Movie & Wine Pairing


Sendero des Santos Albariño 2013
Rías Baixas DO, Spain

Mister Roberts (1955)
SATURDAY, APRIL 29 @ 02:00 PM (ET)
SATURDAY, MAY 27 @ 10:30 PM (ET)

A perfect match for a grape with a salty, marine note is John Ford’s adaptation of Mister Roberts, with Henry Fonda as the title character and James Cagney as the thick-skinned and dictatorial captain. The movie’s comedic highlight is Jack Lemmon in one of his earliest performances, which remains as fresh today as this crisp and aromatic Albariño.


When our Spanish expert Beth Willard first introduced this tropical-peachy Albariño, she declared that it was “the scoop of the year.” Why? It’s from one of the most sought-after (expensive!) producers in Rías Baixas. Beth convinced them to part ways with it for a fraction of what their regular customers pay. The first two vintages scored big on the international awards circuit, and now the fresh 2013 is ready to impress. For a match made in culinary heaven, go for any kind of seafood – see over for some inspiration.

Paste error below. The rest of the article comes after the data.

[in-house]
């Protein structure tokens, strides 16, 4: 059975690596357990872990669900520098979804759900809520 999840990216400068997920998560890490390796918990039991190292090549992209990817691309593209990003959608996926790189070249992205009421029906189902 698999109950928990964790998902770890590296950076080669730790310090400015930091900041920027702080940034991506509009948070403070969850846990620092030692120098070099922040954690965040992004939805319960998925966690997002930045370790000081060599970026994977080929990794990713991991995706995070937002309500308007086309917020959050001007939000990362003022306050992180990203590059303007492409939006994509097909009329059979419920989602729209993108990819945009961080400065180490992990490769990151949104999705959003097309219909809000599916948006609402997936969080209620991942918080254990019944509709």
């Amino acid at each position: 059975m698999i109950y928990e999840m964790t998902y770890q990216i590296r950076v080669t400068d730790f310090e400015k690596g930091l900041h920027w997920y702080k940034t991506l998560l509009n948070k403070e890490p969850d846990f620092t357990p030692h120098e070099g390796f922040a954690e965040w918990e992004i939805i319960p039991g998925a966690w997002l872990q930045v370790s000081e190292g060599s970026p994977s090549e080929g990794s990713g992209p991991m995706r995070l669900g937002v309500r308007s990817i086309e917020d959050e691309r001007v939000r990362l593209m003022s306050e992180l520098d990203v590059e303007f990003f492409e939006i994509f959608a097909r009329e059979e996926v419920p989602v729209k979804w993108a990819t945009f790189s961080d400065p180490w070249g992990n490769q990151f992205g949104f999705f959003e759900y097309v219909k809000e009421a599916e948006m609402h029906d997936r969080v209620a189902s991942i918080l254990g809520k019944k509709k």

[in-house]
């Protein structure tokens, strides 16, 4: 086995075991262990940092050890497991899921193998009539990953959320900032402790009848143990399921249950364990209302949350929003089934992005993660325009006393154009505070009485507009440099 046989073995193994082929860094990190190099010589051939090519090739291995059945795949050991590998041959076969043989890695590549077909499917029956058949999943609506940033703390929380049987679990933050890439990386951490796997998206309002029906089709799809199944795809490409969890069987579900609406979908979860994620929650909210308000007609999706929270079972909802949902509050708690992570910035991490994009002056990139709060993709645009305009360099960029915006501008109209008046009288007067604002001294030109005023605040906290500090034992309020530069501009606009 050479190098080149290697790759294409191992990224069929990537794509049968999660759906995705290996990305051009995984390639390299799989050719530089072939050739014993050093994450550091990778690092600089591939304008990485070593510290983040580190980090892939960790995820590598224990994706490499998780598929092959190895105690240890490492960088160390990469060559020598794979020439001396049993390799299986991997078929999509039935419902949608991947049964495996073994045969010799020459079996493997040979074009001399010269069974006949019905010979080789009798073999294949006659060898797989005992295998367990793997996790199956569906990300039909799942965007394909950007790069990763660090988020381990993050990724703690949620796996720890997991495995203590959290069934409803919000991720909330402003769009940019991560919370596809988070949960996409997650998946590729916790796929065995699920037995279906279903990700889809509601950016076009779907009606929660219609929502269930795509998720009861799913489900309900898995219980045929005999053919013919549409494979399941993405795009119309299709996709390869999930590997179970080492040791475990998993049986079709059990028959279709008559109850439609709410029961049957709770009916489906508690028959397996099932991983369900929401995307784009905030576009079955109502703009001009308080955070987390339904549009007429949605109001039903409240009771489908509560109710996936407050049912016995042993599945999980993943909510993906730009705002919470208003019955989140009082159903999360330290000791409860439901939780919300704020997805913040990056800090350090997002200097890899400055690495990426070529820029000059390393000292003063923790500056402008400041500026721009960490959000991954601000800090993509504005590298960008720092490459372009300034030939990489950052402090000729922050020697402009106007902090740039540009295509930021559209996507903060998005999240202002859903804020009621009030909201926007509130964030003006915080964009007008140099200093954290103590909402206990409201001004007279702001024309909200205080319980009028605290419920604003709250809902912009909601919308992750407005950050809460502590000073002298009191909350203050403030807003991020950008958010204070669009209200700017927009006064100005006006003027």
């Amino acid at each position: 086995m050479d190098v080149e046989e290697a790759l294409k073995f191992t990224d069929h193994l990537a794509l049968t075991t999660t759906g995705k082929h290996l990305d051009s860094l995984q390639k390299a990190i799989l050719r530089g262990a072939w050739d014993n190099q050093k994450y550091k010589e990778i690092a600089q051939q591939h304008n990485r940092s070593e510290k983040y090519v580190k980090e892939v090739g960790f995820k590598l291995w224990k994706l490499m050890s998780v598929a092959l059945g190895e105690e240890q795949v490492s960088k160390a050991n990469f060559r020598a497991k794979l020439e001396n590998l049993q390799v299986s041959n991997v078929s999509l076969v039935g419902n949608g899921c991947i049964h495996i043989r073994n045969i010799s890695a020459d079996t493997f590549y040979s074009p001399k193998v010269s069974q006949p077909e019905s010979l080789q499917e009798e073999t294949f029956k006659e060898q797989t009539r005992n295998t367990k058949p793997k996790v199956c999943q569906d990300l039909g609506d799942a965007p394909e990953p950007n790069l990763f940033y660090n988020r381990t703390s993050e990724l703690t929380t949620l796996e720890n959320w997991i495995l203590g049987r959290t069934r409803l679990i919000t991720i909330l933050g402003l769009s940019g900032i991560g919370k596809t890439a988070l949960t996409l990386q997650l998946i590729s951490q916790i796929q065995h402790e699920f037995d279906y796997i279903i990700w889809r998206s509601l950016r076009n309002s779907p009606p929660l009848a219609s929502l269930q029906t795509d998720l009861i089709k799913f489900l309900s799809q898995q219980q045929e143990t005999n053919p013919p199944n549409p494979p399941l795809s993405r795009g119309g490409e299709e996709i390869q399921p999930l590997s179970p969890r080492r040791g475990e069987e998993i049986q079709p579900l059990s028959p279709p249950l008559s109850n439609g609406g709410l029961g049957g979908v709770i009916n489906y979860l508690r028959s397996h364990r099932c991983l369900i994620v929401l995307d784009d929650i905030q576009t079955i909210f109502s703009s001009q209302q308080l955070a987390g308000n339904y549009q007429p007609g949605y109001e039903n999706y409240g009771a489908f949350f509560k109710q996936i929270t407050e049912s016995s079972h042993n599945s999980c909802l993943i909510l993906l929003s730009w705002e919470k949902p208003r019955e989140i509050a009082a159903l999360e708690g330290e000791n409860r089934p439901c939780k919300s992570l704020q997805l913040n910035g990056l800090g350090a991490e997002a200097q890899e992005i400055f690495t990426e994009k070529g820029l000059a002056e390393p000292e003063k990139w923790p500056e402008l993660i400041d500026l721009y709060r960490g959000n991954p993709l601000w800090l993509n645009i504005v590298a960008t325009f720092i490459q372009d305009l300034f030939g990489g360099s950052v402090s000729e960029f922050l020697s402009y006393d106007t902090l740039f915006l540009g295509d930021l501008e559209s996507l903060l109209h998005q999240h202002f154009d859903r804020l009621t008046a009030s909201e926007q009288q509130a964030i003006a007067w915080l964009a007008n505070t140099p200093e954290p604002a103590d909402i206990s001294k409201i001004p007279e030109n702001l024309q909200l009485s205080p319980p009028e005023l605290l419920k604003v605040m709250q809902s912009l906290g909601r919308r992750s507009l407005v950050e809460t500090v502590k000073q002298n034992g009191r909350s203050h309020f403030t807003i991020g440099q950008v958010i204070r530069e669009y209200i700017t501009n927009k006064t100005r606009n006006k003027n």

Hailed by Jancis Robinson as a “fashionable, highquality, fresh, aromatic variety,” Albariño is one of Spain’s two flagship whites (the other is Verdejo). It’s quickly gained a following, making appearances on trendy wine lists across the country. Tiny amounts are now grown in the cooler-climate regions of California, Washington and Oregon. The grape’s marine note (sometimes it displays a faint, salty tang) is rather unique, but its refreshing character can be reminiscent of top-notch Rieslings.


Rías Baixas (pronounced REE-us BY-sh-us), is nestled in Spain’s northwestern corner. It’s a verdant, rainy region – quite unlike the rest of the country. As Food & Wine’s Ray Isle puts it: “It’s the one part of Spain where the locals are more likely to have a glass of white in hand than red.” While it’s true most red grapes don’t do well in the region’s wet, mild conditions, thick-skinned Albariño thrives here.


Spain’s Galician coast is renowned for its succulent, fresh-caught Atlantic seafood, and Albariño goes exceptionally well with local dishes. A specialty is fresh-grilled sardines (they’re a world away from their canned and salted counterparts) topped with rosemary, a squeeze of lemon and fruity Spanish olive oil. Grilled shrimp or steamed tilapia with lemony veggies will also work.

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